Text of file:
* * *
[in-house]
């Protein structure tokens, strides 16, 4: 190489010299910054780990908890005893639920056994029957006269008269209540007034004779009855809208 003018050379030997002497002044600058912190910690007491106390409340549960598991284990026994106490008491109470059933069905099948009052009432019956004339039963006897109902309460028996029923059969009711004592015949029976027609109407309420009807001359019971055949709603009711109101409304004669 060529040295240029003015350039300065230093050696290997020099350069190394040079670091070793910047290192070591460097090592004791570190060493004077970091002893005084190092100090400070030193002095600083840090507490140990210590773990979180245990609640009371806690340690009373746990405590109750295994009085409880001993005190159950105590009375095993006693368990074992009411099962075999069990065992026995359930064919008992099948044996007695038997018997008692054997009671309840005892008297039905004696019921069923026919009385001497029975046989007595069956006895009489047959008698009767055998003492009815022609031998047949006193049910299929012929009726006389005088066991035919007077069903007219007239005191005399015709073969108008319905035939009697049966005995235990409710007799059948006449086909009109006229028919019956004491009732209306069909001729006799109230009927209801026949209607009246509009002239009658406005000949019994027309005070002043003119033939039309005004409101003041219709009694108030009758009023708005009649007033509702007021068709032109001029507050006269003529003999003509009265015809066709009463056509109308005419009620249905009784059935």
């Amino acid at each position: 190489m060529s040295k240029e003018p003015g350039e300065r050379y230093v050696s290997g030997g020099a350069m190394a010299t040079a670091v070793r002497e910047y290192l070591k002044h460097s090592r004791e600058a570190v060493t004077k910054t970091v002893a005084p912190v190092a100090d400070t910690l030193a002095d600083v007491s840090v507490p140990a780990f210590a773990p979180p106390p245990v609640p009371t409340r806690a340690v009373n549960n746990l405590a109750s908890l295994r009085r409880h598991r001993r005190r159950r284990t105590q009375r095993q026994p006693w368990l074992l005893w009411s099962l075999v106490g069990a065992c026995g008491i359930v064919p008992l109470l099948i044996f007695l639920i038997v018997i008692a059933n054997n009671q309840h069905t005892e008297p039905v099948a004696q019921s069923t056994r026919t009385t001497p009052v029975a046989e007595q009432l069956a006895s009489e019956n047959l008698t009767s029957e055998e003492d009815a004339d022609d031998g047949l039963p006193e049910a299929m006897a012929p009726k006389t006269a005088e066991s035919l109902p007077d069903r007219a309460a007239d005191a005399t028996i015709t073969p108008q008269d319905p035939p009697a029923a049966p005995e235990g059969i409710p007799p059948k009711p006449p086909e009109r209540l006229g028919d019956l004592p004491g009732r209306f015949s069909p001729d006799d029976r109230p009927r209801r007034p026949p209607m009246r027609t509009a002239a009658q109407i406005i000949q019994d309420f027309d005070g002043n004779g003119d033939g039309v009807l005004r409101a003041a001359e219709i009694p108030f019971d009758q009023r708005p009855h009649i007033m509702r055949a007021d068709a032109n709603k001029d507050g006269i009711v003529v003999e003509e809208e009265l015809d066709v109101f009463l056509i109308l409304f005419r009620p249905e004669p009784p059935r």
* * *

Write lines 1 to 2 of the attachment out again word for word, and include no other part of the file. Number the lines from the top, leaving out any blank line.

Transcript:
[in-house]
């Protein structure tokens, strides 16, 4: 190489010299910054780990908890005893639920056994029957006269008269209540007034004779009855809208 003018050379030997002497002044600058912190910690007491106390409340549960598991284990026994106490008491109470059933069905099948009052009432019956004339039963006897109902309460028996029923059969009711004592015949029976027609109407309420009807001359019971055949709603009711109101409304004669 060529040295240029003015350039300065230093050696290997020099350069190394040079670091070793910047290192070591460097090592004791570190060493004077970091002893005084190092100090400070030193002095600083840090507490140990210590773990979180245990609640009371806690340690009373746990405590109750295994009085409880001993005190159950105590009375095993006693368990074992009411099962075999069990065992026995359930064919008992099948044996007695038997018997008692054997009671309840005892008297039905004696019921069923026919009385001497029975046989007595069956006895009489047959008698009767055998003492009815022609031998047949006193049910299929012929009726006389005088066991035919007077069903007219007239005191005399015709073969108008319905035939009697049966005995235990409710007799059948006449086909009109006229028919019956004491009732209306069909001729006799109230009927209801026949209607009246509009002239009658406005000949019994027309005070002043003119033939039309005004409101003041219709009694108030009758009023708005009649007033509702007021068709032109001029507050006269003529003999003509009265015809066709009463056509109308005419009620249905009784059935």